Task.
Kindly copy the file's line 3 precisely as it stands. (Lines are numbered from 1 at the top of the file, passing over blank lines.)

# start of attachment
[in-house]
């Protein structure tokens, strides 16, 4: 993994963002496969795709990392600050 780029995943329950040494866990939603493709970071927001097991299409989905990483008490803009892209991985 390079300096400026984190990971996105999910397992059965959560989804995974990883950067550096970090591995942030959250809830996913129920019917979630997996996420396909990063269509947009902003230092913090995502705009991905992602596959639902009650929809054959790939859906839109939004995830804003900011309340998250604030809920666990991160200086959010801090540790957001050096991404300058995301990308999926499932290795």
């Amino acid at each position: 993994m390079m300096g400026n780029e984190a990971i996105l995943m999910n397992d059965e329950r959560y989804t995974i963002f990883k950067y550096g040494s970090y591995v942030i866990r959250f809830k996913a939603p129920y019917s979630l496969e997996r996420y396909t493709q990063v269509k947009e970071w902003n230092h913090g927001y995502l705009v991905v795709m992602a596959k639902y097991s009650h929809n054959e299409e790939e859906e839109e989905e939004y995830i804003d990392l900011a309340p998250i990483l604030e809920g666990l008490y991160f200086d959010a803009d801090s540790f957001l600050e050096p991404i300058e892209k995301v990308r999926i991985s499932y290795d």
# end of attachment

């Amino acid at each position: 993994m390079m300096g400026n780029e984190a990971i996105l995943m999910n397992d059965e329950r959560y989804t995974i963002f990883k950067y550096g040494s970090y591995v942030i866990r959250f809830k996913a939603p129920y019917s979630l496969e997996r996420y396909t493709q990063v269509k947009e970071w902003n230092h913090g927001y995502l705009v991905v795709m992602a596959k639902y097991s009650h929809n054959e299409e790939e859906e839109e989905e939004y995830i804003d990392l900011a309340p998250i990483l604030e809920g666990l008490y991160f200086d959010a803009d801090s540790f957001l600050e050096p991404i300058e892209k995301v990308r999926i991985s499932y290795d």